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By William Wordsworth

The world is too much with us; late and soon,

Getting and spending, we lay waste our powers;—

Little we see in Nature that is ours;

We have given our hearts away, a sordid boon!

This Sea that bares her bosom to the moon;

The winds that will be howling at all hours,

And are up-gathered now like sleeping flowers;

For this, for everything, we are out of tune;

It moves us not. Great God! I’d rather be

A Pagan suckled in a creed outworn;

So might I, standing on this pleasant lea,

Have glimpses that would make me less forlorn;

Have sight of Proteus rising from the sea;

Or hear old Triton blow his wreathèd horn.


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Poet Bio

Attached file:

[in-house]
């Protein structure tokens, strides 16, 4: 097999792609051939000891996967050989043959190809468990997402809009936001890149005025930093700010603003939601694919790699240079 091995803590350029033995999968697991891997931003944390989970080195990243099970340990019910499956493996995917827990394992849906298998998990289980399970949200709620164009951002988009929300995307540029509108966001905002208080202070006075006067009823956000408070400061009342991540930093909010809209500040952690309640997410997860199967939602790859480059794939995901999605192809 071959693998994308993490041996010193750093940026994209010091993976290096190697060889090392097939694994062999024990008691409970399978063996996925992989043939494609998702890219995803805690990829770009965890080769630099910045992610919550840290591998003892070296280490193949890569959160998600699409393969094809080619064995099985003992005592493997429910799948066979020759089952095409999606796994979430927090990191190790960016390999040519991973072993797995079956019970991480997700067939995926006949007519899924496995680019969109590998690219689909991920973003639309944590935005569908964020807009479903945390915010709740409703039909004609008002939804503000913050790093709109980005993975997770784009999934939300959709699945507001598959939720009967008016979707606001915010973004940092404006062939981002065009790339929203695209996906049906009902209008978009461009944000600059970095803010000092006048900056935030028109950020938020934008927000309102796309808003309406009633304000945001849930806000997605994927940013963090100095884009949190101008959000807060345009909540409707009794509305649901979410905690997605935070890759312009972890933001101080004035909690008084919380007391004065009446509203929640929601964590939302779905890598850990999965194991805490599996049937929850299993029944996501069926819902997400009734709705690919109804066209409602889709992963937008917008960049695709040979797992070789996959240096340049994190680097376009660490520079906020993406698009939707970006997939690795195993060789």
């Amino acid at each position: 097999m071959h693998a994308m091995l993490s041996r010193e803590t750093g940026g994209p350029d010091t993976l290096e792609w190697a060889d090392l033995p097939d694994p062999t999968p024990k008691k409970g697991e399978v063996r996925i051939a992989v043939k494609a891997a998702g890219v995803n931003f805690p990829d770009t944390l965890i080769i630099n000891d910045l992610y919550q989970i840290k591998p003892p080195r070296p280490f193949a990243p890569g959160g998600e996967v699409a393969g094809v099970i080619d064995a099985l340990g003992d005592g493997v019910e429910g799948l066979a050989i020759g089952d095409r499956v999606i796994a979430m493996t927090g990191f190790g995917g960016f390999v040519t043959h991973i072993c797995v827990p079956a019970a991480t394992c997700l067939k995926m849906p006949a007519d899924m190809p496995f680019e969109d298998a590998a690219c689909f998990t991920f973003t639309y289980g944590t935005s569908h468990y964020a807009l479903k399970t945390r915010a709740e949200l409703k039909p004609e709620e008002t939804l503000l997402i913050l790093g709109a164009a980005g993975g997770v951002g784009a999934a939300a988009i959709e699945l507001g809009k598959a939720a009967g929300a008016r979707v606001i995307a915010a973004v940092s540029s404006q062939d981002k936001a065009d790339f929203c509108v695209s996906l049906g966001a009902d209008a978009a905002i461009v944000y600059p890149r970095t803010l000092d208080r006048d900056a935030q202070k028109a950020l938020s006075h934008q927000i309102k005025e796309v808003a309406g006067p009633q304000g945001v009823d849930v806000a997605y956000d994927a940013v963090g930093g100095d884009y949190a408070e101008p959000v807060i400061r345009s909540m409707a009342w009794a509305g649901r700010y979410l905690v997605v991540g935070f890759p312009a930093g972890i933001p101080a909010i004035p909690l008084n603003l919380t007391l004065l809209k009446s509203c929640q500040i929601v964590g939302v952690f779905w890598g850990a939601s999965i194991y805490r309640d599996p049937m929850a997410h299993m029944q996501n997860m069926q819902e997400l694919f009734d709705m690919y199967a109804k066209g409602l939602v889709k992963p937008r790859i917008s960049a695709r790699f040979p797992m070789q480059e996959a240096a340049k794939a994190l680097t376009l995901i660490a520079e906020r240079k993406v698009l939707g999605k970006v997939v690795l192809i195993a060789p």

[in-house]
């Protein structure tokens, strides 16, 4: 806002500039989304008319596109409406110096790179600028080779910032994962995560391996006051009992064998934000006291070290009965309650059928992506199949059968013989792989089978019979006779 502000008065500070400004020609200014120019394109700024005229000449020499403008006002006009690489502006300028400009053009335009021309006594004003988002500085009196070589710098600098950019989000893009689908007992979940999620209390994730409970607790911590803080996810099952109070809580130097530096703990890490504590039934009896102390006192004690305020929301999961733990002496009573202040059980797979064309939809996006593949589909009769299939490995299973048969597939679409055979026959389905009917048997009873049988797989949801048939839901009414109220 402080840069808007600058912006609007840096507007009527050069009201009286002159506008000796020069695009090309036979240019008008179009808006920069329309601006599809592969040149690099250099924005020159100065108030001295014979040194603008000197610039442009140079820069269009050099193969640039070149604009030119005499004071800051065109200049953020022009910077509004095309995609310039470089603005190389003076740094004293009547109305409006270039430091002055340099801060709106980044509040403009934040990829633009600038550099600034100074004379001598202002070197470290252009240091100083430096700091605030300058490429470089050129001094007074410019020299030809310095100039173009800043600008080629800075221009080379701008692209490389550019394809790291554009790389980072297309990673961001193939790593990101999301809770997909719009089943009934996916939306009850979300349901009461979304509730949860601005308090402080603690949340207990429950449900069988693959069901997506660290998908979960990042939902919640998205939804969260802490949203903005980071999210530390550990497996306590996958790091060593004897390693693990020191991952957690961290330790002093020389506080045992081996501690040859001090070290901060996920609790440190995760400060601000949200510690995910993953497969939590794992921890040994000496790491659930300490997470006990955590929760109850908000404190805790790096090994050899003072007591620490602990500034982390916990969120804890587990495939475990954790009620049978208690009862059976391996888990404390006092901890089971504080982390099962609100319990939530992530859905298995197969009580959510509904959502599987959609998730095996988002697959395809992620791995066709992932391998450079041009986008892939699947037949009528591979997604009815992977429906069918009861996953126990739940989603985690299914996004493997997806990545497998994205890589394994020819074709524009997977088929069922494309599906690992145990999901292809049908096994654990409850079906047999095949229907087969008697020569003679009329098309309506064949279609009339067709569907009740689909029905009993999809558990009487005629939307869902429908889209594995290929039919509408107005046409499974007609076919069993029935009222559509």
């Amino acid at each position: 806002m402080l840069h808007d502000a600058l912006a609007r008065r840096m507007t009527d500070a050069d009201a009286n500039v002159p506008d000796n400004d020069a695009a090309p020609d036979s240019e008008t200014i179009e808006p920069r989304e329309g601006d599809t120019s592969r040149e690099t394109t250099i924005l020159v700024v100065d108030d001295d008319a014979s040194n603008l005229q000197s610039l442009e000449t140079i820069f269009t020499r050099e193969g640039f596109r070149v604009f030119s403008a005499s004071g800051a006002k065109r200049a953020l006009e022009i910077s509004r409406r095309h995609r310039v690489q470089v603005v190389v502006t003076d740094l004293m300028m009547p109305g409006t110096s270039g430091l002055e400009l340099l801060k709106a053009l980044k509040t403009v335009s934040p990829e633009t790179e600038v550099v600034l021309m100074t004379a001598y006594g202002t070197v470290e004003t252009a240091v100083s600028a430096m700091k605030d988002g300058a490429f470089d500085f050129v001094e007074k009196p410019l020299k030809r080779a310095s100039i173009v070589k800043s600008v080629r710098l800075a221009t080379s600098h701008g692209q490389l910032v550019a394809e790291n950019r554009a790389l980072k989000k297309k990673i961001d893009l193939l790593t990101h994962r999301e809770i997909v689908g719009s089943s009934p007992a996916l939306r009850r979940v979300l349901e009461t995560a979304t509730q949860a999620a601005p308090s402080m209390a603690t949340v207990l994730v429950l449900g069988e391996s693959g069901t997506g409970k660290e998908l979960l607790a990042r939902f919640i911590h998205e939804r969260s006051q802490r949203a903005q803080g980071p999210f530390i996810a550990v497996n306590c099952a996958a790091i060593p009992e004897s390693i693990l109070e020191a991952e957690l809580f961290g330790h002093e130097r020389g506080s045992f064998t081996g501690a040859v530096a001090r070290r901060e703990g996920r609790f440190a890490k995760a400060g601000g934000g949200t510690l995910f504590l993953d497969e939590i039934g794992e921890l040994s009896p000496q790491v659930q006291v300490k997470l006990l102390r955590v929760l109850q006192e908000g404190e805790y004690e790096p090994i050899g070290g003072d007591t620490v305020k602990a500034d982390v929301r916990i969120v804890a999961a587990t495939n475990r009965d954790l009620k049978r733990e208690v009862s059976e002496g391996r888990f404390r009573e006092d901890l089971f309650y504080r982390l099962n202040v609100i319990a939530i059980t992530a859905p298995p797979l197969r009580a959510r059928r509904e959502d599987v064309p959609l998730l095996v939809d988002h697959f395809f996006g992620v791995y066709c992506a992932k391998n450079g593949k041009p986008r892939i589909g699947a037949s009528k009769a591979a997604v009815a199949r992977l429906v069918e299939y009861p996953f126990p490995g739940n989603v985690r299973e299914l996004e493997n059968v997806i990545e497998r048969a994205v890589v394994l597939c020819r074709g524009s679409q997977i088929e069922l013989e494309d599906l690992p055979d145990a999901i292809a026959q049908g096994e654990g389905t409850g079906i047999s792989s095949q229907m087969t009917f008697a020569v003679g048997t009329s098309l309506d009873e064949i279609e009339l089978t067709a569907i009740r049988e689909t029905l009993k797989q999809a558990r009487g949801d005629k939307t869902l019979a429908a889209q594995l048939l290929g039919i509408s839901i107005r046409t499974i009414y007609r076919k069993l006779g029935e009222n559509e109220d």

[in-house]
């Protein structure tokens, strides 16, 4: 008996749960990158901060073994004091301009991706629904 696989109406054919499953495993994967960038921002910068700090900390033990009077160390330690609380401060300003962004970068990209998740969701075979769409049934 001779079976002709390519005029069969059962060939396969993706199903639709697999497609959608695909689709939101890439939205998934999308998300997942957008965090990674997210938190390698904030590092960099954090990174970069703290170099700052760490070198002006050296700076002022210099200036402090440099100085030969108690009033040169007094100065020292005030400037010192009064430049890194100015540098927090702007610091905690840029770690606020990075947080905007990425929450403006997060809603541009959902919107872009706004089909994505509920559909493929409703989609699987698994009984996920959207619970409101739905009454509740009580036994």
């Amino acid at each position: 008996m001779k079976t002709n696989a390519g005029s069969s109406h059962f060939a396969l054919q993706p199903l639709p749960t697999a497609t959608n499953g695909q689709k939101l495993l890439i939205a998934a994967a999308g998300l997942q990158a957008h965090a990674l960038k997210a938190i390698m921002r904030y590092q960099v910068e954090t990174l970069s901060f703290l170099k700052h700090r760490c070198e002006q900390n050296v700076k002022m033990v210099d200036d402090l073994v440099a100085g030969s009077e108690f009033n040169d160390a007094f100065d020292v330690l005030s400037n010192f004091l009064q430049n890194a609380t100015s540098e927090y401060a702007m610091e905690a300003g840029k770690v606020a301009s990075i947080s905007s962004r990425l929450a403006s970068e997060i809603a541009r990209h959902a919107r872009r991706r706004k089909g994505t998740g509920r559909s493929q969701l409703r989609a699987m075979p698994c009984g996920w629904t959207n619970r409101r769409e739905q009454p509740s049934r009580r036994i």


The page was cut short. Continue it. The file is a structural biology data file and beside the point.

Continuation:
William Wordsworth, born in Cumbria, England, began writing poetry in grammar school. Before graduating from college, he went on a walking tour of Europe, which deepened his love for nature and his sympathy for the common man, both major themes in his poetry. Wordsworth is best known for Lyrical Ballads, co-written with Samuel Taylor Coleridge, and The Prelude, a Romantic epic on the “growth of a poet’s mind.”

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